MIT scientists have designed a system that could store renewable energy, such as solar and wind power, and deliver it back into an electric grid on demand. The system, described in the journal Energy and Environmental Science, may be designed to power a small city not just when the sun is up or the wind is high, but around the clock. The new design stores heat generated by excess electricity from solar or wind power in large tanks of white-hot molten silicon, and then converts the light from the glowing metal back into electricity when it's needed.
The researchers from Massachusetts Institute of Technology (MIT) in the US estimate that such a system would be vastly more affordable than lithium-ion batteries, which have been proposed as a viable, though expensive, method to store renewable energy. They also estimate that the system would cost about half as much as pumped hydroelectric storage -- the cheapest form of grid-scale energy storage to date. "Even if we wanted to run the grid on renewables right now we couldn't, because you'd need fossil-fuelled turbines to make up for the fact that the renewable supply cannot be dispatched on demand," said Asegun Henry, Associate Professor at MIT.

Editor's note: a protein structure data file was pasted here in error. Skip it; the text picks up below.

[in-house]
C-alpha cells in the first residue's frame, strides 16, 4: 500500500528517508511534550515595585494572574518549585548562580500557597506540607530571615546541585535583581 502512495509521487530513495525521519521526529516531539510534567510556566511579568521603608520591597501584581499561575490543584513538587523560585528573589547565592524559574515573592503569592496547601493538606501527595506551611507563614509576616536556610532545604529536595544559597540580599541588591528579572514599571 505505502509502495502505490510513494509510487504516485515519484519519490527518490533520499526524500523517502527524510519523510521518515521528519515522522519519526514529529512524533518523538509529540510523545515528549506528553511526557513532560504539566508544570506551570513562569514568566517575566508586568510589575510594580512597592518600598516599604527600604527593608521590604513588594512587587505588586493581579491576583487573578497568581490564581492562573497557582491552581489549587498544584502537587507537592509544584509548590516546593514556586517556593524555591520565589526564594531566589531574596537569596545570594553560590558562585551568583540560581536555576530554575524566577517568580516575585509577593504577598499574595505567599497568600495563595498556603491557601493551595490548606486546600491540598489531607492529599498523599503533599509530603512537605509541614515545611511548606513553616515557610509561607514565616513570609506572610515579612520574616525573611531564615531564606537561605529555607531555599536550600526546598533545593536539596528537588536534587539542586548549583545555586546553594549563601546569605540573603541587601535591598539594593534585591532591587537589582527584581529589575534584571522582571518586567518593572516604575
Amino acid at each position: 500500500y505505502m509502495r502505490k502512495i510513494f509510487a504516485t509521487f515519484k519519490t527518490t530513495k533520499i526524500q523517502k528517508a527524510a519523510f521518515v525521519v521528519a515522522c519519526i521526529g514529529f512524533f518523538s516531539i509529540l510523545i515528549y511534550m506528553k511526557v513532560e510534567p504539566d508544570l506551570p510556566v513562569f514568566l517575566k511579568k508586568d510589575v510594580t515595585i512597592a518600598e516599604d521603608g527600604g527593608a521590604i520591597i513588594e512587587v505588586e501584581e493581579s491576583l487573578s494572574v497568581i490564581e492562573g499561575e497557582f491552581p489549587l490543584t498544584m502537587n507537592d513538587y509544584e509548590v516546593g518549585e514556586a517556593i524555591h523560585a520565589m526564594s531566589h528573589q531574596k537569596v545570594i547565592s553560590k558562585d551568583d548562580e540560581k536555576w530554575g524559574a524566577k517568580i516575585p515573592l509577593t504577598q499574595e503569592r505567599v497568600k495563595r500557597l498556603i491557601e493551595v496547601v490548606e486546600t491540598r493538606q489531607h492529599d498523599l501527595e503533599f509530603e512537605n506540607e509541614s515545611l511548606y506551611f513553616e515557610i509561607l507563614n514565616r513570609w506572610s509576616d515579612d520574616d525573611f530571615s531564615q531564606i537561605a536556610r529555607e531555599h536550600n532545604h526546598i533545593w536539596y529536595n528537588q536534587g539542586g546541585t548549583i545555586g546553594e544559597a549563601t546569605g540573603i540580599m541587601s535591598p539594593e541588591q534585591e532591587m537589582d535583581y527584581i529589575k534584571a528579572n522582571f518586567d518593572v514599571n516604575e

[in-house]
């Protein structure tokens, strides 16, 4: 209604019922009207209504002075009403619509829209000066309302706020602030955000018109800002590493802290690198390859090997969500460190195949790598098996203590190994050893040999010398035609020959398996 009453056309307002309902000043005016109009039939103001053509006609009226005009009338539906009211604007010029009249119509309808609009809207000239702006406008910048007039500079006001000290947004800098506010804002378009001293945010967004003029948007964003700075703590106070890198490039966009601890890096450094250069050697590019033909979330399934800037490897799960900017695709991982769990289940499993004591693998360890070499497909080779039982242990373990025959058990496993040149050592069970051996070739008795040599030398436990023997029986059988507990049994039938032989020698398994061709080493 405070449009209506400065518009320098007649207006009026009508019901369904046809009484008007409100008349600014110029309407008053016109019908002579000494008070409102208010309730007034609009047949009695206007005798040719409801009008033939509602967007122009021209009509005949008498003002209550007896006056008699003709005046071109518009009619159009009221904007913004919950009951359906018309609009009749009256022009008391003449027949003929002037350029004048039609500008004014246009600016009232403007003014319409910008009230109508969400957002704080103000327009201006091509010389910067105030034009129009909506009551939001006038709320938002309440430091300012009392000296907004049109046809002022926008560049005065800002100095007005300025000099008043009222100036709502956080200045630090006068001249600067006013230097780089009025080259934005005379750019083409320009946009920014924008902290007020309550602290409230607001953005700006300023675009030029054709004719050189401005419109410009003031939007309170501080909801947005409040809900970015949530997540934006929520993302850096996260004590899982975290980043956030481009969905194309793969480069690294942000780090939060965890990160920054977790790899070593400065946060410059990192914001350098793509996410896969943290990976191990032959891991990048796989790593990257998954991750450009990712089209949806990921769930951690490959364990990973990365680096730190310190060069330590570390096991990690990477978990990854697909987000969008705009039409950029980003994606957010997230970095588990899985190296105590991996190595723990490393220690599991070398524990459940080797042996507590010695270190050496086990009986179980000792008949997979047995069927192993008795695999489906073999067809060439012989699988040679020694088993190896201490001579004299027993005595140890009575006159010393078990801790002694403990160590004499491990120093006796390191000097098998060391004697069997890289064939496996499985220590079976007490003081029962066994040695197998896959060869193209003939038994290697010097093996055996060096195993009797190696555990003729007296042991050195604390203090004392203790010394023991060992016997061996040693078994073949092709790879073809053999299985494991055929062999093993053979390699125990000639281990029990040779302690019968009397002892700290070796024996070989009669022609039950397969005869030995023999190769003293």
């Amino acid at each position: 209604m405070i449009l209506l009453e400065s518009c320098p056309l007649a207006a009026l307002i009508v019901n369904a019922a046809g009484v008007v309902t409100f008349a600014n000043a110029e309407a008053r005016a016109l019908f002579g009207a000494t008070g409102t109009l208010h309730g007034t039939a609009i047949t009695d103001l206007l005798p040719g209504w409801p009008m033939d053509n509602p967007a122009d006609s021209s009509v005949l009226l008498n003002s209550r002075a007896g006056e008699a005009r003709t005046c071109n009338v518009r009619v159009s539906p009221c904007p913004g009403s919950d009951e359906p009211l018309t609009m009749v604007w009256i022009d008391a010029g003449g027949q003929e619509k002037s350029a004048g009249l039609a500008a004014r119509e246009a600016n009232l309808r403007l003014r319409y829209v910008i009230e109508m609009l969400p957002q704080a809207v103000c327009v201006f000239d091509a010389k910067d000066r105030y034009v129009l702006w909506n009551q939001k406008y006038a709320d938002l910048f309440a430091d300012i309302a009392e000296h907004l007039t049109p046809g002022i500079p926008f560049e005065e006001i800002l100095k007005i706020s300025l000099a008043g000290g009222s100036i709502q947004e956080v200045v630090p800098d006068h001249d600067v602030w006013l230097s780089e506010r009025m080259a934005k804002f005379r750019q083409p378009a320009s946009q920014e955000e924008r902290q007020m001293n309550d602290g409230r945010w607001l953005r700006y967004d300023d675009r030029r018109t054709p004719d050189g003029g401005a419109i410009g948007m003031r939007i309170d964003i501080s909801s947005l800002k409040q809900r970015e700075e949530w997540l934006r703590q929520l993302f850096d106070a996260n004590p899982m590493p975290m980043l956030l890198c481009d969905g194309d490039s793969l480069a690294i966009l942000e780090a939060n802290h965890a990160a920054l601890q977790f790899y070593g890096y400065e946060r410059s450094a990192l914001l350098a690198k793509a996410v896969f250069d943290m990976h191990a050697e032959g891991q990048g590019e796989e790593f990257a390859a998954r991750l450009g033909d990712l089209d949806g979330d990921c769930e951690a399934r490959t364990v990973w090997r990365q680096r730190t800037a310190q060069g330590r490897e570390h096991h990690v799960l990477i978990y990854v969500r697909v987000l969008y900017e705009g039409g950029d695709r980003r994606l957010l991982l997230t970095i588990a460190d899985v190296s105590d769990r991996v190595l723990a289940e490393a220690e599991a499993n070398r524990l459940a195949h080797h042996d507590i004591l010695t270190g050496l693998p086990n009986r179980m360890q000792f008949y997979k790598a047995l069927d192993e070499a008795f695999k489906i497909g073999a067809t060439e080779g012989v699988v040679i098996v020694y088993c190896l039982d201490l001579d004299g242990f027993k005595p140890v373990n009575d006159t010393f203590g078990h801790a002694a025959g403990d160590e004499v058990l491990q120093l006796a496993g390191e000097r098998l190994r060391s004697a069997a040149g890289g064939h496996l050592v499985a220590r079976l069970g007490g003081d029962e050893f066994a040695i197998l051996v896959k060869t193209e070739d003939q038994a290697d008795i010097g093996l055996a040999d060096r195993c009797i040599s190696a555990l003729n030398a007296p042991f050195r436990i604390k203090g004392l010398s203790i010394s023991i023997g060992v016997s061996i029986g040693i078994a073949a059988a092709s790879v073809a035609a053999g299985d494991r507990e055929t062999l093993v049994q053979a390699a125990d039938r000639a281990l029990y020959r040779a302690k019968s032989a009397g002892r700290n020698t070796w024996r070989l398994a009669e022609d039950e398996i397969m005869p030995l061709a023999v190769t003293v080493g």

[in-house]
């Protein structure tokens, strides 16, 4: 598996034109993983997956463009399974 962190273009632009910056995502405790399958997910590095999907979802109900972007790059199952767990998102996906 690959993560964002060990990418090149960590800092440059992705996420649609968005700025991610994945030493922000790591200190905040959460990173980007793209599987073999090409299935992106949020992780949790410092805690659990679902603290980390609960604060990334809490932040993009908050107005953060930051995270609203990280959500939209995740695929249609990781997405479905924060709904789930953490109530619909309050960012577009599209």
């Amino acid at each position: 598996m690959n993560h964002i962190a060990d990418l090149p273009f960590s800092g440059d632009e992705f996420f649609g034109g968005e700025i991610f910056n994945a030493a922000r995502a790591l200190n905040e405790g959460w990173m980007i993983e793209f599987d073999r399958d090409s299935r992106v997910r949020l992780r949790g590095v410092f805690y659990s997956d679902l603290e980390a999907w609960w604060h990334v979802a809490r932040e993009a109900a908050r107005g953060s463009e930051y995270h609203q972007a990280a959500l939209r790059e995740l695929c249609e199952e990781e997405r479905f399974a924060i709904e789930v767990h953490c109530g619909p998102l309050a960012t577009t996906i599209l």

"The reason that technology is interesting is, once you do this process of focusing the light to get heat, you can store heat much more cheaply than you can store electricity," Henry said. Concentrated solar plants store solar heat in large tanks filled with molten salt, which is heated to high temperatures of about 538 degrees Celsius. When electricity is needed, the hot salt is pumped through a heat exchanger, which transfers the salt's heat into steam.